Rabbi Label Lam
The Key To Something More
In order to get a perspective on the Chanukah story it might be helpful to
look through the prism of two Chanukah-like stories that are really the
same. Allow me to explain.
In Israel there is a man who at one time was Israelís top comedian,
entertainer, actor etc. His name is Uri Zohar. In mid career he started to
study Torah and became a devoted scholar and educator. When I was in
Jerusalem I went to listen to him giving a local class to a small
group. At the end of the session he told this most amazing story. He had
recently received a surprise call from an old friend from the bohemian days
and he told us what it was that had motivated the call.
It was a Saturday afternoon, a Shabbos, and his friend like many others who
live unaware of the laws of Shabbos, found himself at the beach for a long
afternoon of frolic and fun. As the day was winding down he packed up his
stuff and made his way to the car. He reached into his pocket for the keys
but came up empty. So he searched the other pants pocket and became
concerned as realized the keys were not there either. His wife just
shrugged when asked if she had the keys.
They walked back to the place where their blanket had been, turned over the
trash can and retraced their steps a few more times before deep panic set
in. All the cars had already left the parking lot. The sun was a fiery
ball setting over the Mediterranean Sea and soon they would be standing
there in darkness.
In a fit of madness and desperation this man began to walk across the beach
to the ocean. (Uri got up from his chair with a dramatic flair to act out
the next episode.) He waded out into the sea up to his thighs and cried to
the heaven with all his being, "Elochim! Elochim! Give me my keys!" Just
at that moment, amazingly, the fellow became aware that there were his keys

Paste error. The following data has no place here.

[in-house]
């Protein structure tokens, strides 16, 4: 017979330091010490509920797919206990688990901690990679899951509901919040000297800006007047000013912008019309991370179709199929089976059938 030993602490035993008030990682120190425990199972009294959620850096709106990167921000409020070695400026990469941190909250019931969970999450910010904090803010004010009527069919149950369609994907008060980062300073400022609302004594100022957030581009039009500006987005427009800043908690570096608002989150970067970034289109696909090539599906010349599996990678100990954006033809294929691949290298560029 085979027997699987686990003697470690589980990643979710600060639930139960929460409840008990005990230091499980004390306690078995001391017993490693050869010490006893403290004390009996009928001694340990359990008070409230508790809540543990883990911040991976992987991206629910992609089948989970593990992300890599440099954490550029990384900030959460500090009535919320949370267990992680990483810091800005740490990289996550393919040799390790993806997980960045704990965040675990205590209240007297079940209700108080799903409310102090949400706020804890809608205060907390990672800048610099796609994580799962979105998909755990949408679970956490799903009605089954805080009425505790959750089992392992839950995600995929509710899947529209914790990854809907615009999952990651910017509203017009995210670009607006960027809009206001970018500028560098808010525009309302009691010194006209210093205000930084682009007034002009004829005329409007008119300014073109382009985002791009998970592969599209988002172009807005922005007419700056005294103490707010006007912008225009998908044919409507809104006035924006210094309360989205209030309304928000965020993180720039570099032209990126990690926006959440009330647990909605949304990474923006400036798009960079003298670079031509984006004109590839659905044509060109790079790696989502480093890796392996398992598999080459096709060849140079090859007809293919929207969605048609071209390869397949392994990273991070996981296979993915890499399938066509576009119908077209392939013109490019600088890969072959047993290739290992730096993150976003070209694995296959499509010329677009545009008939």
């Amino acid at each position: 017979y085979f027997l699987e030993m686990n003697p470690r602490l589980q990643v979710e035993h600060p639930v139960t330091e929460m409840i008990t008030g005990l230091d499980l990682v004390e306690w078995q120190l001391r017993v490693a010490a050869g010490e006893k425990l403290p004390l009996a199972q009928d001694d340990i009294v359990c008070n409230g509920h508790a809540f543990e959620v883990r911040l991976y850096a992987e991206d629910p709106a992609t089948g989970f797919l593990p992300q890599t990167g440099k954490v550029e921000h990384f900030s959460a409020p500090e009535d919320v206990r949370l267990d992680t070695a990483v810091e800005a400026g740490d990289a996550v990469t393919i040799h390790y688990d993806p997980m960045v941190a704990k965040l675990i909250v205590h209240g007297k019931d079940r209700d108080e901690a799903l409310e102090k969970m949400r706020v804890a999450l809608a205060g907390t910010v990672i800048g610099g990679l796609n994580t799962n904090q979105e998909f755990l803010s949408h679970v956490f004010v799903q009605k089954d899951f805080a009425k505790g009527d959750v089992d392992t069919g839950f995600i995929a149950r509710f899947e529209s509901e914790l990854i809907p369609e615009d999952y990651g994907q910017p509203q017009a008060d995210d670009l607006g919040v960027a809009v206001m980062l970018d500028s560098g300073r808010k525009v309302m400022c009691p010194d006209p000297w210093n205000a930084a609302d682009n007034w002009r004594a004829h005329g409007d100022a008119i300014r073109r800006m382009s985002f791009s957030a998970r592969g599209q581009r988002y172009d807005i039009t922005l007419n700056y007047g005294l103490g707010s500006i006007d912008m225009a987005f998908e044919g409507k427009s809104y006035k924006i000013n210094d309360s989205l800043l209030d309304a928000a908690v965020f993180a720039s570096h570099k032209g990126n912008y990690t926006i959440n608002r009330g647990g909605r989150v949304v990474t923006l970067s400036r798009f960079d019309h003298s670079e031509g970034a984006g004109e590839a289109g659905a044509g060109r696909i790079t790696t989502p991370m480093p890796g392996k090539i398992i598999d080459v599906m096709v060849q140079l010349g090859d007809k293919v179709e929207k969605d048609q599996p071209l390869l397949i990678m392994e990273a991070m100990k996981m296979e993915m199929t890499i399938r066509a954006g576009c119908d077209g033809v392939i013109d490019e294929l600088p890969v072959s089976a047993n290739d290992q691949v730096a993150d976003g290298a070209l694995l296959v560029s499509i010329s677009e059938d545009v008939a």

floating atop the water and touching his leg. He returned the car shaken
and that night after Shabbos gave a call to his old friend Uri, asking,
"Where should I begin...Kashrus....Tefillin...Shabbos!?"
Now if that story sounds farfetched and on the other side of the ocean, I
heard the same story here in the New York area. A young family who had
recently started observing Torah and Mitzvos also registered their children
in Yeshiva a few months before this story happened. The father had taken
his children and a few others out to a large park in Riverdale, after
school for some recreation before homework dinner and bed.
When it came time to head home. Guess what!? He couldn't find his keys, in
either pocket. His son watched him anxiously as his father danced that
little jig one does when looking for keys. In a moment of inspiration the
young boy, only a few months new in the art of prayer, taught a lesson even
the great ones can learn from. He picked up his ball, the one he had just
been playing with and held it to his chest as one would a Psalms or a
prayer book and he said ever so sincerely, "Hashem, help my father find his
keys, please." Then he flung the ball aimlessly. When he went to pick up
the ball, amazingly, there was his fatherís keys touching the ball.
We ought not to be too surprised that such an event can happen. We say
thrice daily in prayer the words of King David in Psalm 145, "Hashem is
close to all those who call Him, all who call to Him in truth." The answer
is different when the call is a call of truth. In the Chanukah story we
find a few good men able to overcome distant odds due to the sincerity of
When any part of hidden goodness is revealed even under pressure, and the
heart becomes pure with purpose, the response can be dramatic. Nothing is
lost in Hashem's world. The A-lmighty can find anyone and anything; a jar
of oil, a job, a kid, or a set of keys. So when what the person seeks most
urgently is delivered magically to his hands-he may have actually found the
key to something more.
Text Copyright © 2001 Rabbi Dovid Green and
Project Genesis, Inc.